01 Dec 2015
PARIS CLIMATE TALKS PROVIDE SCOPE FOR A NEW APPROACH TO THE CLIMATE CHALLENGEEnvironment & Rural Affairs
Harold Kingston, IFA’s Environment Chairman has called for a new approach to addressing the climate challenge. Speaking from the international climate talks in Paris, he said, “This new approach must put food security and sustainable intensification at the centre of climate policy negotiations.”
“Feeding the world while addressing the climate change are two of the biggest challenges of the 21st century and are central to these climate talks. The world’s population is expected to exceed 9 billion by 2050. Agricultural production must, therefore, increase by an estimated 70%, according to the UN Food and Agriculture Organisation. This fact cannot be ignored at a time when the international community is also seeking to halve global emissions over the same period. A demand for the agriculture sector to achieve such emission reductions at the same time as growing output is unfeasible. Agriculture’s response must evolve towards sustainable production and better management of resources.”
“I am proud to be able to say here in Paris that Ireland is a world leader in sustainable production, measuring and reducing greenhouse gas emissions throughout the supply chain, whether inside the farm gate or at processor level. No other country can look at its agri-food sector and refer to initiatives such as Origin Green, the quality beef assurance scheme, Smart Farming or the sustainable dairy assurance scheme and say ‘We are environmentally sustainable at what we produce and that is independently verified’. These initiatives are valuable for maintaining existing markets and securing new ones. However, sustainability must also deliver an increased economic return to the farmer. This continues to be a key message from IFA to Government and the EU Commission.”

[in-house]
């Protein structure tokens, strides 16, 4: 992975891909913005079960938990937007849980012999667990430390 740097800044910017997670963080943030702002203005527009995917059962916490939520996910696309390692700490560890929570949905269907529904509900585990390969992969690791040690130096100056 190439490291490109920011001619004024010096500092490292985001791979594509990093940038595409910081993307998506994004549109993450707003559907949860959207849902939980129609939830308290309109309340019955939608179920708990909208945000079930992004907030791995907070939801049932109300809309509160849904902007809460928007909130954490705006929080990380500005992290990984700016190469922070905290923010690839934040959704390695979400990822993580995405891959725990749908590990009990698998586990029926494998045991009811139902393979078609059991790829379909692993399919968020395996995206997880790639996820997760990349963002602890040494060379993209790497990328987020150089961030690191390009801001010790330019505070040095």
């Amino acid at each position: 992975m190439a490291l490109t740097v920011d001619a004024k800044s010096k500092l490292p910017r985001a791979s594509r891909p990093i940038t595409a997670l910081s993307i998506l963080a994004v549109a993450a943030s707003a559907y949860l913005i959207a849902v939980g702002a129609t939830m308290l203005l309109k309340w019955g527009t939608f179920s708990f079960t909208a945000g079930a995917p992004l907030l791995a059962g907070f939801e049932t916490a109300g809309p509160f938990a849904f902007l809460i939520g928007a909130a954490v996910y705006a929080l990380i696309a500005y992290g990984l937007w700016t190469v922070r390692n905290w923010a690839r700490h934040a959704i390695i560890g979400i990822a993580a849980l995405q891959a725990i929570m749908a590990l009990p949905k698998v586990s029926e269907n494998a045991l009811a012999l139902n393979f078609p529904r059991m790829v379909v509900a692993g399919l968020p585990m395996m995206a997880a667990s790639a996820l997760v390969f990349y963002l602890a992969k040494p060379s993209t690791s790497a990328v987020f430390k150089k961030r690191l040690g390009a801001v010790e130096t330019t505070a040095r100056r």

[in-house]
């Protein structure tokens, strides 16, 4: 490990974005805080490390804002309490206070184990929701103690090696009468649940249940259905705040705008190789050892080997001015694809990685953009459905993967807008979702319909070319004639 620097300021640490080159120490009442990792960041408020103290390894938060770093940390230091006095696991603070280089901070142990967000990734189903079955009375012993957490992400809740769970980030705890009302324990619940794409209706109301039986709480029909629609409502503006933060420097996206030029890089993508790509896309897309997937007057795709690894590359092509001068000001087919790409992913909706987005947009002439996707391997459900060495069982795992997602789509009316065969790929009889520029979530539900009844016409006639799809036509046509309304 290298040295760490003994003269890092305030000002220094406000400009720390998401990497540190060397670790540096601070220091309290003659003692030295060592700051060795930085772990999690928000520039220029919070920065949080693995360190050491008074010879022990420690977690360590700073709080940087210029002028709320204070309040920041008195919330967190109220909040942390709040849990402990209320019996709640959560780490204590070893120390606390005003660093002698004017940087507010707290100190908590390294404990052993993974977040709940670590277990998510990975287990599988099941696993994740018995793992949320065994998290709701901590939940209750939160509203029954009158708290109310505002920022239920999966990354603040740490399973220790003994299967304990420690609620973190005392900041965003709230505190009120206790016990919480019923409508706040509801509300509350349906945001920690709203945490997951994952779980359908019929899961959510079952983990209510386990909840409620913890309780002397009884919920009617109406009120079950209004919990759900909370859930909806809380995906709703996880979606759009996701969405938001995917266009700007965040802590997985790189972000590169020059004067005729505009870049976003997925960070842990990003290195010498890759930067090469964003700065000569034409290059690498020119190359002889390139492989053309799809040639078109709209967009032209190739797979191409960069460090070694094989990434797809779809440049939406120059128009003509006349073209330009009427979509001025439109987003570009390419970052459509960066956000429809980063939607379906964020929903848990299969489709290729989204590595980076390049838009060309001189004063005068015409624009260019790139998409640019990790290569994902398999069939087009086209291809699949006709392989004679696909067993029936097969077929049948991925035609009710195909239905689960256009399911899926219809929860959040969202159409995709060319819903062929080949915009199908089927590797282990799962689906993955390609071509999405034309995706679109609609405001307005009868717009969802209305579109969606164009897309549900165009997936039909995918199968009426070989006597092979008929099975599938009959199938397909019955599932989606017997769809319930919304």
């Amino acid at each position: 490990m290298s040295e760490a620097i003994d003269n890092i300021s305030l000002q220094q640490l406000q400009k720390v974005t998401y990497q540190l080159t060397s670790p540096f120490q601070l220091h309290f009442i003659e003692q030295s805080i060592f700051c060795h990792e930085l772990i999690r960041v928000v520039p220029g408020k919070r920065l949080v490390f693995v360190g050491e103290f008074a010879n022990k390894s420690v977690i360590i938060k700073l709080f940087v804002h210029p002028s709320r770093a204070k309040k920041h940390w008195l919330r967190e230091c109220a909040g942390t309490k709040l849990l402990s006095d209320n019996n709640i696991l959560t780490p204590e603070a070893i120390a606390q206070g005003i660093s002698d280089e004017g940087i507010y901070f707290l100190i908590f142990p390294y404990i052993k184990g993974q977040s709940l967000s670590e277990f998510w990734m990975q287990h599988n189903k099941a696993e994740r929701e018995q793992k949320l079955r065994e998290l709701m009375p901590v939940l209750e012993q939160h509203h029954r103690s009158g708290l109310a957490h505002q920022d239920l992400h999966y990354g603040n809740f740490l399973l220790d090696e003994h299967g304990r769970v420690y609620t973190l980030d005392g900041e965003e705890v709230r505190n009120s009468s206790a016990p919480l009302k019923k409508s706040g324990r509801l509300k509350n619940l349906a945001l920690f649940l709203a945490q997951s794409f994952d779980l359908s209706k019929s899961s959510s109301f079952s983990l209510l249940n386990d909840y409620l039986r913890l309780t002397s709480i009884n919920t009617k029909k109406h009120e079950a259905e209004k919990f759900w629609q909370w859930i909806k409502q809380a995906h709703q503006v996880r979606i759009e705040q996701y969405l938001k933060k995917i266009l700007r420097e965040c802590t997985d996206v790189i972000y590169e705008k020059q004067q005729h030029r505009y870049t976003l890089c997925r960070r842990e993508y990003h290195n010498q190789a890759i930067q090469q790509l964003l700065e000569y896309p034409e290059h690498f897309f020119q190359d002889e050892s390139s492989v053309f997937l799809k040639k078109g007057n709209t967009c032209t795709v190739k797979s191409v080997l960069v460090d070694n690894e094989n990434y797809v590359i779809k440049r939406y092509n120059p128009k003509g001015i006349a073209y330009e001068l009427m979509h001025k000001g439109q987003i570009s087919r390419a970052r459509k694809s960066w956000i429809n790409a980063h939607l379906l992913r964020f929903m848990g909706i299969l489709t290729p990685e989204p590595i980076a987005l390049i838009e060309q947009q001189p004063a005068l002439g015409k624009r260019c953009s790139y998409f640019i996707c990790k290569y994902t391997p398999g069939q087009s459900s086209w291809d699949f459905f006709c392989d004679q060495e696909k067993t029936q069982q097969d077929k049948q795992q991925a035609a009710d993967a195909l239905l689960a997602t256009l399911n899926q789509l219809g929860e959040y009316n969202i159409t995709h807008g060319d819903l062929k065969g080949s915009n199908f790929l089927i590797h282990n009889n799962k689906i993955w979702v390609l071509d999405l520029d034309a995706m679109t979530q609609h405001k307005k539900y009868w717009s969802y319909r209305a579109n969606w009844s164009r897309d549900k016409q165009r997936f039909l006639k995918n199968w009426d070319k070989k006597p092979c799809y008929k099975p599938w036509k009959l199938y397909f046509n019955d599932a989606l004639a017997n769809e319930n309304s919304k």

In delivering a credible climate change policy that addresses the food security challenge, sustainability must also consider the impact of limited availability of resources, such as water, in many food producing countries. The United Nations predicts a 40% worldwide water shortfall and a 55% increase in demand for water within the next 15 years.
IFA continues to work hard to get a sensible outcome for farming from the Paris climate talks; a range of specific issues must be addressed. There is a need to differentiate agriculture from other sectors when it comes to greenhouse gas emission reductions. This is a point which was broadly ignored in previous international talks and past mistakes must not be repeated. The majority of emissions from agriculture differ to those from other sectors such as industry and transport; the gases are naturally occurring and result from the primary aim of addressing the global food security challenge.
Agriculture will play its part in contributing to further reductions in greenhouse gas emissions. The carbon sequestration potential of agricultural soils, forestry and bioenergy needs to be recognised when looking at greenhouse gas emissions from the sector. Internationally the mitigation potential of agricultural soils is between 1 and 4 billion tonnes of CO2/year.
Unachievable sector-specific targets are unworkable at an international or national level. This is a point well recognised by the Irish Government in the climate legislation being debated in Dáil Éireann. It was also successfully advocated at EU level by Ireland last October, when the EU Council agreed a climate text, concluding that agriculture has many roles including food, energy and fuel production, as well as environmental protection.
Agriculture, climate change and food security are all interlinked. The overall approach to the agriculture sector must recognise these multiple challenges, for an enduring and workable outcome from Paris.